by Jodi Weiss
It was my third time making the journey out to Bald Head Island, North Carolina, to take part in Badwater Cape Fear 51.4 mile race. Traveling from south Florida, the trek includes two flights, a car ride, a ferry, then a tram that delivers you to your rented million-dollar weekend home. Is it worth it? Absolutely! There is something old world to Bald Head Island, a laid back vibe that makes you want to toss on flip flops, grab a golden retriever, and sit on the beach taking in the waves. But first, you need to run either your 50K or 51.4 mile race.
The Badwater Cape Fear course consists of roughly 10.5 miles on well-paved roads during which you pass beach-front mansions, Key West-like getaways, and tons of people in golf carts—the island mode of transportation—cheering you on. Just when you acclimate to the quaint island charm, you enter trail for roughly 1.5 miles of what us runners can only assume is Race Director Chris Kostman’s way of having some fun on our behalf. Here and there, I caught glimpses of hot pink ribbon which indicated that I was heading in the right direction. There were logs to climb over, logs to bypass, tree limbs to duck from, roots to watch out for. There were stairs, bridges, more trees, and then somehow, someway, the trail section ends and you are back on the road for a short spin until you are off to the beach, for the next 18-19 miles.
The first few miles of the beach section are spacious, movie-caliber beaches. And it pretty much goes on that way until the first aid station some five miles in at Fort Fisher State Recreation area. After that, fishermen/women and families adorn the beach with their 4×4 vehicles. Some 4.4 miles later, runners hit a stretch of sugar sand, making for a lumpy trudge up to the Fort Fisher Aid Station. Then you turn back and make your way along the beach, to the check in that you started off from, for your 50K finish, or your second loop if you are running 51.4 miles. While the landscape is incredible and freeing those beginning miles, it feels like less of a great idea during high tide, when the waves chase you from the shoreline, threatening to soak you.
I’ve run my share of races, and at this point, I can say that Chris Kostman races are first class. As soon as you receive your email welcoming you to the upcoming race, it’s clear that this is a race director who is going to see to every detail—from travel, to timing, to where you have to be and when. To get us all to gather in the remote locations of Badwater races is nothing short of amazing. And yet we all keep signing up and showing up, so something special is happening! Friendships? Yes. Camaraderie? Yes. Good times and first-rate events? Yes.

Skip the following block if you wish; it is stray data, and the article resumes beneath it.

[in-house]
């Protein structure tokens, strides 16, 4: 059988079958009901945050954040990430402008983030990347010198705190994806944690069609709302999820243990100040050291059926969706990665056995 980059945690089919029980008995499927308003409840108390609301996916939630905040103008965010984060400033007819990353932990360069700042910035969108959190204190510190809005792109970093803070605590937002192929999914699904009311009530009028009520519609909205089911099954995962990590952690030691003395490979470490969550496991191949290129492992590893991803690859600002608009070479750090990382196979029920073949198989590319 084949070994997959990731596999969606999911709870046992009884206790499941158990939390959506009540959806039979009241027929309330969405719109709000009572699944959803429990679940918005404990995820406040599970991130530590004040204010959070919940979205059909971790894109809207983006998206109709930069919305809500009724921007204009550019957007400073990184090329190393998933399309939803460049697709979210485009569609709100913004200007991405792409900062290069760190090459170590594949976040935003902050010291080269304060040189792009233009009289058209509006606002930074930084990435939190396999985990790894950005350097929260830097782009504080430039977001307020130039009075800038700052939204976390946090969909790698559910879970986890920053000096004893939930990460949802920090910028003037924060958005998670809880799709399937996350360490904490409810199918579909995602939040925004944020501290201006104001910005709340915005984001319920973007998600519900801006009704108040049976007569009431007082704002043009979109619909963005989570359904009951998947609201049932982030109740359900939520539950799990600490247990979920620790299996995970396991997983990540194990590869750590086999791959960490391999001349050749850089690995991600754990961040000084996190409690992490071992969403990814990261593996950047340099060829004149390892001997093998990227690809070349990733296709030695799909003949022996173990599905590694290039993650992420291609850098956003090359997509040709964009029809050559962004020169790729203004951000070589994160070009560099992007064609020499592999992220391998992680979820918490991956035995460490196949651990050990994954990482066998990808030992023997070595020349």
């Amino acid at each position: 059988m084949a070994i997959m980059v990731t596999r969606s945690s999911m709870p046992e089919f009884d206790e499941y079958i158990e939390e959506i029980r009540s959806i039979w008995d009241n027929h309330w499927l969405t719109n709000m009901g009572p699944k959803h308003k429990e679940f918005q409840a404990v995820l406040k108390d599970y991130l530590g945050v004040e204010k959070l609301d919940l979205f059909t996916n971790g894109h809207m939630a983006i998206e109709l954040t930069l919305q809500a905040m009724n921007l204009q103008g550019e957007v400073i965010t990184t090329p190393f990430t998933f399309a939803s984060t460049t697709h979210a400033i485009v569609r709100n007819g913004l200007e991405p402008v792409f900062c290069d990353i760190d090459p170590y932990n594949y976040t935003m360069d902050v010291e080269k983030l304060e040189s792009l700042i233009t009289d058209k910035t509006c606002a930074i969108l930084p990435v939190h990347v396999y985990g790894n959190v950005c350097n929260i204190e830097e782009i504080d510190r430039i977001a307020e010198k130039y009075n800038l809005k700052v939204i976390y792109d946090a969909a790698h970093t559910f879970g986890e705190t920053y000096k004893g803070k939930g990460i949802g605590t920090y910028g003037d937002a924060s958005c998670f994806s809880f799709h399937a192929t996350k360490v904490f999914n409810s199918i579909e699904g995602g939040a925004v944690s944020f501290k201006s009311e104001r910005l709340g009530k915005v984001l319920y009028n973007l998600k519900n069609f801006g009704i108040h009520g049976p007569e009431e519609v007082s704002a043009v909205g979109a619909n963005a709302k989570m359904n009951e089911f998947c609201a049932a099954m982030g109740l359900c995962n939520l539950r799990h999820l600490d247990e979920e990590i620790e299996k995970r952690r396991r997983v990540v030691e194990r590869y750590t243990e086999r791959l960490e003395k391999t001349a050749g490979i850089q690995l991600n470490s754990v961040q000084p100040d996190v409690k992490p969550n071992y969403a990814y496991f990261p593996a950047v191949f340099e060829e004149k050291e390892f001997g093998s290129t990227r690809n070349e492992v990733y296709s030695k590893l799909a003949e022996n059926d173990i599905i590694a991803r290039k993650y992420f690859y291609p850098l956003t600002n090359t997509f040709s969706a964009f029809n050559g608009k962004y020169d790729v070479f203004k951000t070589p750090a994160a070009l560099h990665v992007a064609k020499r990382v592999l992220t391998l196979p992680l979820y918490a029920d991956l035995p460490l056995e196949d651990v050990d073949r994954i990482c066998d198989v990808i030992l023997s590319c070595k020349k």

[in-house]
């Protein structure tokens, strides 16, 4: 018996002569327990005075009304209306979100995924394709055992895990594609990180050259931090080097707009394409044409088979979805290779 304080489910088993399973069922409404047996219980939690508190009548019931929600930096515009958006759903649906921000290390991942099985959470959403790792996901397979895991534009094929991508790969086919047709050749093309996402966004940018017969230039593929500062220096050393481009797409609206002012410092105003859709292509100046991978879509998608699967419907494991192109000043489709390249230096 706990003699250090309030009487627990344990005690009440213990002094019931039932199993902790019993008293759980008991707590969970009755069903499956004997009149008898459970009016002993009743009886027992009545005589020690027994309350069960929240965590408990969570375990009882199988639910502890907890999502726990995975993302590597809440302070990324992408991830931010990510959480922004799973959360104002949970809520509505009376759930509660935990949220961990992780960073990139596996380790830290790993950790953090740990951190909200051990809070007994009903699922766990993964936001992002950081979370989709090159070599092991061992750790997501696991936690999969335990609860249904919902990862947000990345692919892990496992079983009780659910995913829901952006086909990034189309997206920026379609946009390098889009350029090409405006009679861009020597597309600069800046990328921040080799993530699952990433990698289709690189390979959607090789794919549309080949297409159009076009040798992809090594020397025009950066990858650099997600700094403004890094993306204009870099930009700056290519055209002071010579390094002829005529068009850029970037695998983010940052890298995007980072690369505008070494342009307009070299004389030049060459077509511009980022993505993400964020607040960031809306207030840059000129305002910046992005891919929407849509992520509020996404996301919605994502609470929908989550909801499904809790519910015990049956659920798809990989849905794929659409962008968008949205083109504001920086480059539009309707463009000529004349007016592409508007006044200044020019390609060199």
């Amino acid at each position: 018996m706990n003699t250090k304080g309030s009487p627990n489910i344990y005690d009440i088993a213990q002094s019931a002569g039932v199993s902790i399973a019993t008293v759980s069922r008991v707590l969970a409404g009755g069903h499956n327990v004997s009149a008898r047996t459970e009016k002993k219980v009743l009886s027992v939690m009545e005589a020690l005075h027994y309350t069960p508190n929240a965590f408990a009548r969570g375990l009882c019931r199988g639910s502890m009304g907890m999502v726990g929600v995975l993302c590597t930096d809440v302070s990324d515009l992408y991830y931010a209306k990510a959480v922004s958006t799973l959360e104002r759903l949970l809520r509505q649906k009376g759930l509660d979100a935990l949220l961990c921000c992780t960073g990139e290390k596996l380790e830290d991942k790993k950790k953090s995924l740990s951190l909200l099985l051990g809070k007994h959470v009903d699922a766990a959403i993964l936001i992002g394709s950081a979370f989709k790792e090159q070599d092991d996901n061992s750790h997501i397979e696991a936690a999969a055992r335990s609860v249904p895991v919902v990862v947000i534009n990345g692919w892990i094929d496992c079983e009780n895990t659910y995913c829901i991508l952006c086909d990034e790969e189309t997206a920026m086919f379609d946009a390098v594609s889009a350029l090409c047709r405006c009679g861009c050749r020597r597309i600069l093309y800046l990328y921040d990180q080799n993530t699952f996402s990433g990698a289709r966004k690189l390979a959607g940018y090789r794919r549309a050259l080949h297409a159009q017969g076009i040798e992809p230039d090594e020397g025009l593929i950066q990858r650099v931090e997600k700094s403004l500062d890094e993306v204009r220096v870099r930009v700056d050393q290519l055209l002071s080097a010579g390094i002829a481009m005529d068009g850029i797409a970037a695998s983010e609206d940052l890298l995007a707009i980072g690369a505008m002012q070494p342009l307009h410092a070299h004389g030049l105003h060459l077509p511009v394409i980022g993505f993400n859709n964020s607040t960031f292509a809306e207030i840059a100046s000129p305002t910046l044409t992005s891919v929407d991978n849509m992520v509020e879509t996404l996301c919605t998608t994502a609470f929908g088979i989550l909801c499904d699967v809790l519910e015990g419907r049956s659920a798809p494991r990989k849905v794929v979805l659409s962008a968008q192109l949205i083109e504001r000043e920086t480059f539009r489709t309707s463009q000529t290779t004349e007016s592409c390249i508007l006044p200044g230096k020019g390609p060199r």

All In was the name of our weekend home, and it was fitting, because everyone in the house was running the race—minus my dad. There was that, and the fact that we will meet up again later this year at Badwater 135, which made for a high-energy dynamic. All In was how I felt during the race—although we may have all been going our own paces, we were all in it together, pushing forward.
I am still unclear if it was a good decision to get out there race morning, or if I should have slept it off—whatever virus or food poisoning did me in Friday night—but I am grateful for the encouragement of my housemates and father, and that I opted to get out there and try. After getting sick a few times early on, I predicted that after 12 miles I was going to call it a day and volunteer. But then Laura Mackey came to my rescue and gave me nausea medicine and for the whole of the trail section I felt great! Until I didn’t, and she said it was okay if I took a second nausea pill. But my body was not having it. I decided that I would push on to 31K before I ended my race, and so I kept chugging along.
At one point when I intersected my buddy Chip on the beach, he told me I was a shade of gray, which was likely accurate. But there were really high moments, too, like when housemates Gina and Dale cheered and carried on upon our intersecting, making me laugh, and Carl, who was blazing along, told me he was happy to see me out there. Phil stopped to ask how I was, and Liz, who was right there with me more than once, smiled away. With that positive energy, who wouldn’t keep going? Then there were the incredibly helpful aid station volunteers on the beach who looked after me, searching with me for what I could possibly eat, but nothing would stay down.